Dark Matter Coffee has been a longtime partner of Federico Pacas – one of the most internationally renown coffee producers in Central America. In fact, their relationship with Federico Pacas is the oldest farming partnership for Dark Matter Coffee. The Pacas family is known throughout the coffee industry as royalty, with genetics, processing techniques that are second to none. Federico Pacas owns Cafe Tuxpal, a mill that processes his farms Santa Petrona, San Jose, Vista Hermosa in addition to other neighboring farms.
One of those other farms that falls under the Cafe Tuxpal umbrella is Finca Las Marias, which is located in Santa Ana, El Salvador. The lot has a low elevation, sitting at about 1000 meters above sea level, and includes about 18 hectares of Pacas varietals planted in 2012, as well as some San Pacho plants, which are intelligently used to mitigate wind damage and act as a first line of defense against spread of disease.
The Pacas genetic was actually discovered on a nearby farm, Santa Petrona, by the Pacas family as a spontaneous Bourbon gene mutation. This genetic mutation makes the Pacas coffee plant more susceptible to Roya (coffee rust). To protect the plants from winds that carry Roya, Pacas is grown in valleys lined by the resilient and stalky San Pacho coffee plants.
Welcome to my Table, here in the corner of this cafe. Today we’re cupping the El Salvador Finca Las Marias, from Dark Matter Coffee Company in Chicago, Illinois. Feel free to pull up a chair.
region: Santa Ana, El Salvador
farm: Finca Las Marias
producer: Federico Pacas
elevation: 1000 meters above sea level
The aroma of the Finca Las Marias is pretty unique, and a little complex to boot. I’m having some difficulty identifying exactly what it is I’m smelling and I can’t tell if it’s because the individual scents are mashed together or if it’s because my brain can’t make sense of the scent combinations; I typically don’t encounter these aromas in the same coffee: purple flowers, earth, caramelized brown sugar, roasted almond, and tropical fruits.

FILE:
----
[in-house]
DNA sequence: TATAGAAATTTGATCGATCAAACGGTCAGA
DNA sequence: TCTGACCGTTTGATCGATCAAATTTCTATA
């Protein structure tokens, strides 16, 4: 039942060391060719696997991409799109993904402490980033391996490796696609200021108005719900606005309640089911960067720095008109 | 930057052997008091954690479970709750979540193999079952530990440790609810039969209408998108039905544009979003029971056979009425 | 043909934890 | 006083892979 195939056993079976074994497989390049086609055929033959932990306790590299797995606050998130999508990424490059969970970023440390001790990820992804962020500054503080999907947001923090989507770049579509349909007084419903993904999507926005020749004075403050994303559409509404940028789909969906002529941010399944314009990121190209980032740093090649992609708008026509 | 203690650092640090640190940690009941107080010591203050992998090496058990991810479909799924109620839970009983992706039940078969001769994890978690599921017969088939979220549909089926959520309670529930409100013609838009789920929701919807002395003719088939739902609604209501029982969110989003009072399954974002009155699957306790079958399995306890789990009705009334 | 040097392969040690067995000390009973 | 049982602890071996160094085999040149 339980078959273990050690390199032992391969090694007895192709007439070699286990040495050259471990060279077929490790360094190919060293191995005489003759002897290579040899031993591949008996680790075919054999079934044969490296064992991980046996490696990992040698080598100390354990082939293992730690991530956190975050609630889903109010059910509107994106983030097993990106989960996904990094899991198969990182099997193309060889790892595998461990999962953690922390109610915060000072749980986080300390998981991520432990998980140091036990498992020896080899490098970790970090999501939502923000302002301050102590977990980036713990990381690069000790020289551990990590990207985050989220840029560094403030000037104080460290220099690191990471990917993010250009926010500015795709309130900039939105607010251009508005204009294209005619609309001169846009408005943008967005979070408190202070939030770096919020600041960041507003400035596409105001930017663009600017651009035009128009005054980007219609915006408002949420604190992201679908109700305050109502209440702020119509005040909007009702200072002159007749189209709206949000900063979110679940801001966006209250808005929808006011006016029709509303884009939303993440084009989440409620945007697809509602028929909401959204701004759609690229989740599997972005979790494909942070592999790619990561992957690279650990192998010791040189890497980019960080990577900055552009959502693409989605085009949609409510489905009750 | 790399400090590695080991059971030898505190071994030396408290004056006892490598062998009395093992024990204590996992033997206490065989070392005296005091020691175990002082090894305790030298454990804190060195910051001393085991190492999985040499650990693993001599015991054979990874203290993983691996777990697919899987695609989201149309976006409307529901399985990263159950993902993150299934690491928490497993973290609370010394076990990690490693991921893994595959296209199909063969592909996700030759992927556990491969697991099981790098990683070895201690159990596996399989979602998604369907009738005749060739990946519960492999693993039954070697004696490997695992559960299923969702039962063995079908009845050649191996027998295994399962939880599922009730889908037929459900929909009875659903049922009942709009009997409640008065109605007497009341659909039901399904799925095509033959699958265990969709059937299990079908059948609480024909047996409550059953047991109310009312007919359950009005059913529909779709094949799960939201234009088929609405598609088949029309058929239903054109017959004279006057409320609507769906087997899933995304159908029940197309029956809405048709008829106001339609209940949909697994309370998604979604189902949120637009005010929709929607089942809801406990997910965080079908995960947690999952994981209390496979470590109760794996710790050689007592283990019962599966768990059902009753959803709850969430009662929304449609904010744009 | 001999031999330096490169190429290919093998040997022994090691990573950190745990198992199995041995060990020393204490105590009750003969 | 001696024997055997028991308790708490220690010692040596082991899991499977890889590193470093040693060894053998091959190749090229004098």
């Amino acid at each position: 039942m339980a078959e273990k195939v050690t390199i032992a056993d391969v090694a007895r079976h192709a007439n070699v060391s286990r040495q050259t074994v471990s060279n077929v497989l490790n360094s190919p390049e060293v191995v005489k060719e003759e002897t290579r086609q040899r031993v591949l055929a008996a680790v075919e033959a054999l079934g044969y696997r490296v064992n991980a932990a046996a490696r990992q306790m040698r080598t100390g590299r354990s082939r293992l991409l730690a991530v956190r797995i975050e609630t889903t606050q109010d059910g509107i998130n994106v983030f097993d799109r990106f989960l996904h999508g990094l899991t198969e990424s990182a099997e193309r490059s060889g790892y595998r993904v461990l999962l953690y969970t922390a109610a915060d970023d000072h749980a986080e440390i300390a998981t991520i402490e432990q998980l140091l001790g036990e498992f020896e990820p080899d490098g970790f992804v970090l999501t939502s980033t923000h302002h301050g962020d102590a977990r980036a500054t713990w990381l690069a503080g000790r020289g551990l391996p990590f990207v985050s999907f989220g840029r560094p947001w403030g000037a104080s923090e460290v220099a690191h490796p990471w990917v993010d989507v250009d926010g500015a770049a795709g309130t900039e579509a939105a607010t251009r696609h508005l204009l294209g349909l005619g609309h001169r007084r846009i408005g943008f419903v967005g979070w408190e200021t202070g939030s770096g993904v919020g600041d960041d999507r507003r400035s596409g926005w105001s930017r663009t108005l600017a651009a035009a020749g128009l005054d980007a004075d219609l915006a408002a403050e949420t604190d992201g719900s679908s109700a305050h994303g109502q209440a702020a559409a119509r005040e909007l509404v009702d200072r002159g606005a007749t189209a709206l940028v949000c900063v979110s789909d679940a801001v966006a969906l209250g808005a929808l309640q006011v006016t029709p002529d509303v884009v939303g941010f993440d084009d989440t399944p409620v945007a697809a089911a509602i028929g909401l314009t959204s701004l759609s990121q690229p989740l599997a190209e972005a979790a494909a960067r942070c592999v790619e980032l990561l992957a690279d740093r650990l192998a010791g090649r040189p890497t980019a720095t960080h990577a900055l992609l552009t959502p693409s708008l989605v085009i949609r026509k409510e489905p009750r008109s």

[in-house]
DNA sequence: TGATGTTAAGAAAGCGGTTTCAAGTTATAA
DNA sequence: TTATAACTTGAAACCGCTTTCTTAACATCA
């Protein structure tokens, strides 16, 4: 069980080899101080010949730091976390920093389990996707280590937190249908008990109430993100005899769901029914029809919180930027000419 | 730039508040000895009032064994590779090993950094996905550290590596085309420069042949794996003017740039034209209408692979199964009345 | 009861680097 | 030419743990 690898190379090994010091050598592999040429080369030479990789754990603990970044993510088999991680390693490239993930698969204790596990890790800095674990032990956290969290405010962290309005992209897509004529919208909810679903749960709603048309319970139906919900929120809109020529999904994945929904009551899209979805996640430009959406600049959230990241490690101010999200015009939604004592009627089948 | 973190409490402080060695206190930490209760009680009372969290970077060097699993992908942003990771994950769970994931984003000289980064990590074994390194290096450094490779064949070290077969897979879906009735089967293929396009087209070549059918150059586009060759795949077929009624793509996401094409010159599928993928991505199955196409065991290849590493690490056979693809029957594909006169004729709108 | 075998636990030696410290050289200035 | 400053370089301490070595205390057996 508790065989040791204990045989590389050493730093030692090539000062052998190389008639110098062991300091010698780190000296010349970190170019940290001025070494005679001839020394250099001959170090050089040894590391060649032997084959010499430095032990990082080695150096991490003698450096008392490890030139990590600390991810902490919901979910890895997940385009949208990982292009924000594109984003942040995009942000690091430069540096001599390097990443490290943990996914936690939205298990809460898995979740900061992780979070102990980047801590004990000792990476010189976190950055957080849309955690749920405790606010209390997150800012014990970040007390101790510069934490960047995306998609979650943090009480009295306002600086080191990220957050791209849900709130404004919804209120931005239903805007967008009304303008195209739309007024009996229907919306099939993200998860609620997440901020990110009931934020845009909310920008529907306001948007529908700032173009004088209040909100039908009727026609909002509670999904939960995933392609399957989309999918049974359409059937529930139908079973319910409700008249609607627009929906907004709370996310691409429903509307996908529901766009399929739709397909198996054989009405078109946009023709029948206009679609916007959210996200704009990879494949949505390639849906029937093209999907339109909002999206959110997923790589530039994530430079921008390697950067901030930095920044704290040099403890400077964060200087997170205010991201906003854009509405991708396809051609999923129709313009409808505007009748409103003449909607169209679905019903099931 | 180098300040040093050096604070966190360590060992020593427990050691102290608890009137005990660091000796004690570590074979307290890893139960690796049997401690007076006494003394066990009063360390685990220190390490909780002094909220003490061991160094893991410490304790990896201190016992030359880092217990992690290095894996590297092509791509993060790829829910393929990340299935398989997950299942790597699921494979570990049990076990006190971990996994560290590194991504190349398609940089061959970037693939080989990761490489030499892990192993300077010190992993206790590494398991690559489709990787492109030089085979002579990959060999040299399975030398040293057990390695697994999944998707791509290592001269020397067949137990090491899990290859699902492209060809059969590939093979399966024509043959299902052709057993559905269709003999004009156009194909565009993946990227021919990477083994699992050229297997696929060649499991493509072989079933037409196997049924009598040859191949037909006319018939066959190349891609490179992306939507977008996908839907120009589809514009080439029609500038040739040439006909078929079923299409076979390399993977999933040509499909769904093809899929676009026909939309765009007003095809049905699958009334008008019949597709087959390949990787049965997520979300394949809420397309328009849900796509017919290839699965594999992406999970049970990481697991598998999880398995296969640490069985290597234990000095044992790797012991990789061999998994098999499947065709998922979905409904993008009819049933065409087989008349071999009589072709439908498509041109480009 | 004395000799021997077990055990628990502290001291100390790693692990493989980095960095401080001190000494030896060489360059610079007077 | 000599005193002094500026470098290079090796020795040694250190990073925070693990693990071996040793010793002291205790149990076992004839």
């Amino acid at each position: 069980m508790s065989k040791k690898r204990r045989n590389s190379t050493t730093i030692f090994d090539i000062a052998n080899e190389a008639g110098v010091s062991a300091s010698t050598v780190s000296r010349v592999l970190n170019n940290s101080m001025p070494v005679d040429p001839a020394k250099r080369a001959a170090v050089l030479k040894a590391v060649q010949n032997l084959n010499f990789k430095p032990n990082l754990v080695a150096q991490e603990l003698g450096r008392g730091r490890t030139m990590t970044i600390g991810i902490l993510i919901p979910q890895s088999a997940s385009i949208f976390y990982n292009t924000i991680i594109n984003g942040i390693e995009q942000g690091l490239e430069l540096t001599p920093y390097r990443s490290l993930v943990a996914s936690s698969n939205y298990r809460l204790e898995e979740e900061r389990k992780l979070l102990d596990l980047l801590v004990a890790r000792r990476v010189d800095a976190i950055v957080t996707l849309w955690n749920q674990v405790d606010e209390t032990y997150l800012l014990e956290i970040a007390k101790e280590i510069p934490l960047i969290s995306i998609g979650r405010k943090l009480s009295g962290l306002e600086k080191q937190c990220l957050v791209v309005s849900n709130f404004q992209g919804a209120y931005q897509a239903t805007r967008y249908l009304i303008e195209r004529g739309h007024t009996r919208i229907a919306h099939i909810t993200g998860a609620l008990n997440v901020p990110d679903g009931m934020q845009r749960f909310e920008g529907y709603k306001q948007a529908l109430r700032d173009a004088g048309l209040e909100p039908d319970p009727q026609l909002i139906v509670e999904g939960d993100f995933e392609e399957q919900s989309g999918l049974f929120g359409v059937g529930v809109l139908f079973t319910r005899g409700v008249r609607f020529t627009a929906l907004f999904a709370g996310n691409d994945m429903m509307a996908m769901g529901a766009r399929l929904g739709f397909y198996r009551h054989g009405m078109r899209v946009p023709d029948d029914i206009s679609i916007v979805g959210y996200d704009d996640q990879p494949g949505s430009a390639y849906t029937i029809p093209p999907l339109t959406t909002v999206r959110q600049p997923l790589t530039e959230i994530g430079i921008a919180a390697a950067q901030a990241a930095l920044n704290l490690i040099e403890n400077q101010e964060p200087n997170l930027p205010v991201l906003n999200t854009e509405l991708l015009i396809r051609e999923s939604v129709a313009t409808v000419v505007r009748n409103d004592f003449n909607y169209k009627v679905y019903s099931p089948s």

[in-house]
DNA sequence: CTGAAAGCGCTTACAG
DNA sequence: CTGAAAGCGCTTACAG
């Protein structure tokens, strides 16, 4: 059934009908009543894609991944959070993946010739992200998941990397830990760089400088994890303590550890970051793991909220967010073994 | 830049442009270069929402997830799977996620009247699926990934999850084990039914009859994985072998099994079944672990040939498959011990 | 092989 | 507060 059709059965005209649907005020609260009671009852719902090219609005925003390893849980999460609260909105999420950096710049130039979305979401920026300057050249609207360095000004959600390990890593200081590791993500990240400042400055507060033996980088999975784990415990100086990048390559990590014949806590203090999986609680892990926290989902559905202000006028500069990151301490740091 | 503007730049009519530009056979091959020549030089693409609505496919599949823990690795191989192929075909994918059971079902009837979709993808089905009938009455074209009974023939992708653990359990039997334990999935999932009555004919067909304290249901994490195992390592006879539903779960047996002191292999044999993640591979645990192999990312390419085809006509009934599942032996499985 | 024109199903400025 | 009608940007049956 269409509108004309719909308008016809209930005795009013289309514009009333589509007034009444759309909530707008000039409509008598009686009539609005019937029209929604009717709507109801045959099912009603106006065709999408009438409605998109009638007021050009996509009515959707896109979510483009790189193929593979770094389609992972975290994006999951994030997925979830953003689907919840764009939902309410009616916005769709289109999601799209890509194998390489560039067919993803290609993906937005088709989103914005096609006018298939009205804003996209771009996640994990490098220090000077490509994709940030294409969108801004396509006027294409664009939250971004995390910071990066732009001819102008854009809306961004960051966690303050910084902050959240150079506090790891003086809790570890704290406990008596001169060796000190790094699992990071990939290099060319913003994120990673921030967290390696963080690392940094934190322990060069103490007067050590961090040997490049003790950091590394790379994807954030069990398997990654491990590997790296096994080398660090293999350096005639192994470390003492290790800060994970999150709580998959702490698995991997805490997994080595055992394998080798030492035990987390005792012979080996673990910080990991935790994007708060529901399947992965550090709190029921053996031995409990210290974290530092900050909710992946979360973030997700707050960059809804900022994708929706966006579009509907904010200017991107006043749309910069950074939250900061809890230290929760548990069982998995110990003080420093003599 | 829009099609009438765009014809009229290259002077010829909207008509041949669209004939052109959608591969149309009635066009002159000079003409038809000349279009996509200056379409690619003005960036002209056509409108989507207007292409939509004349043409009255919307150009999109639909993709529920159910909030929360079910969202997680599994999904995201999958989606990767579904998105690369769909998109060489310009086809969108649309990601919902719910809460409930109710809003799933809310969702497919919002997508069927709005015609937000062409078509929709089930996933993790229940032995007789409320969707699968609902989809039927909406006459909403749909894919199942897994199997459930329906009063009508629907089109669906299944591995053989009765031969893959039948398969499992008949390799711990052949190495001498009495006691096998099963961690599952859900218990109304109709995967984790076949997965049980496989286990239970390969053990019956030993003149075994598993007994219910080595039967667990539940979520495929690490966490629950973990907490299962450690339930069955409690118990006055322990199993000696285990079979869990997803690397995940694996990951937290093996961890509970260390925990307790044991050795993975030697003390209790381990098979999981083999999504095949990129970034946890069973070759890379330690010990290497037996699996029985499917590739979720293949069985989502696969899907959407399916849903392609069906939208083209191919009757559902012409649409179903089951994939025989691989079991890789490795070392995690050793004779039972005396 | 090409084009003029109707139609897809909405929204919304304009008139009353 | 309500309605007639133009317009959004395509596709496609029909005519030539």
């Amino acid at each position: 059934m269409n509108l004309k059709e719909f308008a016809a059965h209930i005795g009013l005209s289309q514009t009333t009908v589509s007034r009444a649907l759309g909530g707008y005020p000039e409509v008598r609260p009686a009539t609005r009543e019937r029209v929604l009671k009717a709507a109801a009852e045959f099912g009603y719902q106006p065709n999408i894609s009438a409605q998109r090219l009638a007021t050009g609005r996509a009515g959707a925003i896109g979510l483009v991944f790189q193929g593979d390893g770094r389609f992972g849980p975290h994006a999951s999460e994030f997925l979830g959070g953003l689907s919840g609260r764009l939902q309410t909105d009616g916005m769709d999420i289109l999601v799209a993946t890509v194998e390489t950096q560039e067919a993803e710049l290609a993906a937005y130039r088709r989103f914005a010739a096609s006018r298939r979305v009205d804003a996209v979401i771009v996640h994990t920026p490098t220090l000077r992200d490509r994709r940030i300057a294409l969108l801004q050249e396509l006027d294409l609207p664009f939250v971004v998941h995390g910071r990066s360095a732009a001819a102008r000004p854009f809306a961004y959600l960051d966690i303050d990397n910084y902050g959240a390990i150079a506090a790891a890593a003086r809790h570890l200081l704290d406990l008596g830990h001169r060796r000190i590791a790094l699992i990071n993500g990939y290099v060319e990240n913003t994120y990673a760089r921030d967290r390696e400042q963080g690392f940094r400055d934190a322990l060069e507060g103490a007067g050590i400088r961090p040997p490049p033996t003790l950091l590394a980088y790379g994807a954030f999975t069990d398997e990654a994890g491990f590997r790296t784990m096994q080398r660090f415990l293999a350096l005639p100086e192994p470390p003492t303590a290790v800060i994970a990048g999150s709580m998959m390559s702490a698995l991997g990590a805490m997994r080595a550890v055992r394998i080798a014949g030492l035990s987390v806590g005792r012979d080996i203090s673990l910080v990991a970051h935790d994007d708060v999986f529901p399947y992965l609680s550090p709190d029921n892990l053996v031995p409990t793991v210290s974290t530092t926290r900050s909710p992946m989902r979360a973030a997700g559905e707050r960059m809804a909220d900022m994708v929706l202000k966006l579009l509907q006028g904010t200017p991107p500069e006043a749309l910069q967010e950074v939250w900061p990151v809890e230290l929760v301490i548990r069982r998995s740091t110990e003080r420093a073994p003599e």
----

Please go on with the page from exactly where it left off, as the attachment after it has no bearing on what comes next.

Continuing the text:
Unfortunately, my first few sips of the coffee don’t really clear anything up for me—this coffee has a pretty wild flavor profile. It’s on the fuller side of a medium-bodied coffee with a soft, mildly syrupy mouthfeel. It’s a floral-forward coffee with flavors of violet and lavender at the forefront of each sip, and these notes are immediately followed by a somewhat gritty and spicy woody earthiness. As the cup cools it sweetens considerably as flavors of raw honey, pecan pie, Demerara, and a juicy melange of tropical fruits seep through the crust; mango, passion fruit, starfruit, pomegranate, orange peel… Even though these flavors are bright, I wouldn’t necessarily this has become bright or lively coffee; there’s still quite a bit of that gritty earthiness I was tasting at the front, and the coffee leaves a bit of a dry, astringent aftertaste (rather than a crisp, clean one). There’s also some heat and vanilla through the finish, reminiscent of dark, spiced rum.
Wow. Well. Right. What can I say here? All in all, the El Salvador Finca Las Marias was a very unique offering from Dark Matter Coffee. And considering how wild and unique Dark Mater coffees can be… That’s really saying something.
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Andrew is a husband, father, dog lover, craft beverage enthusiast, content creator, and niche market Internet celebrity. Formerly of A Table in the Corner of the Cafe and The Pulitzer Project and contributor to Barista Magazine and Mental Floss, he’s been writing on the Internet for years.